Employment

Most quality sport programmes integrate life-skills including leadership, confidence, decision-making and teamwork that translate naturally off the pitch.  The next step is to translate these life-skills into employability skills.  Women Win has identified the employability skills valued by their business partners. These are divided into Process, People and Self, skill areas that can be incorporated into existing sport programmes. 

PROCESS

PEOPLE

SELF

Technical Competence:

  • Technical/Job Skills
  • Industry Knowledge

Collaboration:

  • Teamwork
  • Coaching
  • Team management and mobilization

Personal Growth and Development:

  • Self-awareness
  • High Professional/Personal Standards
  • Flexibility

Decision Making:

  • Problem Solving
  • Information seeking
  • Risk Taking

Communication:

  • Active Listening
  • Writing Skills
  • Presentation Skills

Listening and Intuition:

  • Reflection
  • Situational Awareness

Results Delivery:

  • Initiative
  • Planning and Organisational Skills
  • Results Orientation

Leadership and Influence:

  • Leadership
  • Personal/Professional Credibility
  • Influence and Negotiation Skills

Taking Action with Integrity:

  • Personal Responsibility and Accountability
  • Self Assurance/Confidence
  • Honesty
  • Confidentiality

Coaches and programme managers will recognize the Self and People skills, focused on personal responsibility, self-awareness, flexibility and honesty, as learning already embedded in sports.  Practice sessions and competitions can be used to call attention to and build girls’ skills in these areas. These personal skills can be honed on the pitch and applied in a job setting.  While Process skills are related to technical competencies to fulfill job duties and may seem removed from sport programming, many of the process steps for decision making and results delivery on the pitch can be adapted to a job setting.  Programme managers can help girls hone and connect their personal qualities and interests into employment skills.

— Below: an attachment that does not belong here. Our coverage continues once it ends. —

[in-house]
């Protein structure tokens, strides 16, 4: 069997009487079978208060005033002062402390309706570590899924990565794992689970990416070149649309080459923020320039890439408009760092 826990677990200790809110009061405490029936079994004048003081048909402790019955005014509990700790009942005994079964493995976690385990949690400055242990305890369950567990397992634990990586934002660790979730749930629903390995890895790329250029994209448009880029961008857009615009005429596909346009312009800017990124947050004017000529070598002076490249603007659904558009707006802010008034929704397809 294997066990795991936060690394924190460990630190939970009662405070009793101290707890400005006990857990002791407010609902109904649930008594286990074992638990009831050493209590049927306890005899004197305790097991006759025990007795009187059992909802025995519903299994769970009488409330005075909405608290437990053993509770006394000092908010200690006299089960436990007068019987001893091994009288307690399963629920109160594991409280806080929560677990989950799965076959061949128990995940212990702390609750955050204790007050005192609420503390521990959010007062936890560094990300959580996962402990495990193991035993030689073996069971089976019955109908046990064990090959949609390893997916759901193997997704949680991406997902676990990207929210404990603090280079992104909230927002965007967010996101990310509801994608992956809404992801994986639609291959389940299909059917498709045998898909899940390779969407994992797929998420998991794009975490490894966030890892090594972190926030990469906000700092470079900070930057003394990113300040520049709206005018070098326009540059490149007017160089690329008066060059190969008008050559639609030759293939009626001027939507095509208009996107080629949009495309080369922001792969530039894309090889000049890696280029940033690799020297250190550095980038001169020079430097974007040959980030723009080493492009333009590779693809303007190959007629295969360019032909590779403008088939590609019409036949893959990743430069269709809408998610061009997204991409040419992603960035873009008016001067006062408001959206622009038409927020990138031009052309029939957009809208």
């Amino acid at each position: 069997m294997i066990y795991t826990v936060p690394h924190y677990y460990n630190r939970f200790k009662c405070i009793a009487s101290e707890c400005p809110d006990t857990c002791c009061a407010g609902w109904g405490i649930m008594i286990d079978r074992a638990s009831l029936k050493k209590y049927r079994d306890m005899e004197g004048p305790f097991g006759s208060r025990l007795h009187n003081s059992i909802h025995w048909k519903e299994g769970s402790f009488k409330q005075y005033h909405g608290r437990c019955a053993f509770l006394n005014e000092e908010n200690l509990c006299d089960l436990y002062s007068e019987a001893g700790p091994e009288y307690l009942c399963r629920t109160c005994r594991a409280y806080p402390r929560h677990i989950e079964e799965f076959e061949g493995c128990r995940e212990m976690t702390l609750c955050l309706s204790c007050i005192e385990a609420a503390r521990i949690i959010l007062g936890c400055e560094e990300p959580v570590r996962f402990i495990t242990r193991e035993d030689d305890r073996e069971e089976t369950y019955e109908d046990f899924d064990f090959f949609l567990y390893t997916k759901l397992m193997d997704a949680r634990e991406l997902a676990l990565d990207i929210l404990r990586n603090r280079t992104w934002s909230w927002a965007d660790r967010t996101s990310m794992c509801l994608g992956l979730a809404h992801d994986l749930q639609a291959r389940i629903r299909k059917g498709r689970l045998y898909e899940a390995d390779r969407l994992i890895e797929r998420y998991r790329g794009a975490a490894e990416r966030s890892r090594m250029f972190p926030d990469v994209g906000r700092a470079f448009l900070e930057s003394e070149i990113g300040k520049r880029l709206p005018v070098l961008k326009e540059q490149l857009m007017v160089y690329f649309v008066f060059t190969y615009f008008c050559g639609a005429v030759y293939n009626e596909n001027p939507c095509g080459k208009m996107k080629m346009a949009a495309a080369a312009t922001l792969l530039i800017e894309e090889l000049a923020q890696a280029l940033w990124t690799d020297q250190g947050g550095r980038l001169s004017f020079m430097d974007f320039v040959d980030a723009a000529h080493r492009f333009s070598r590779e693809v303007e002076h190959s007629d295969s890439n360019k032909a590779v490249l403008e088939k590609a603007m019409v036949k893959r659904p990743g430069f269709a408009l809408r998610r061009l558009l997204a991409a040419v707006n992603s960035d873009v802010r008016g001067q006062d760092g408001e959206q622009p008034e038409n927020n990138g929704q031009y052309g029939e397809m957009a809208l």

Featured Initiatives: Building Employability Skills in Sport Programmes

  •  Moving the Goalposts, a girls’ football programme in Kilifi, Kenya, runs its large program through girls’ practicing leadership and learning organisational skills. Girls, both in and out of school, makeup “field committees.” These field committees are responsible for all teams using their field, organizing the practice time, maintaining attendance records, and coordinating with other groups who use the field (usually a school or community field). They also organize the league and Saturday matches, organize referees, and make sure that first aid and peer counselors (trained players) are always on site during practices and games.
  •  At both Safe Spaces and Boxgirls in Nairobi, Kenya, girls are given access to computers and training on how to use them. The hope is that girls will use their skills to increase their value in the job marketplace.
  •  At Moving the Goalposts in Kilifi, Kenya, girls compete for small financial prizes at tournaments and major events.

 

Additional Resources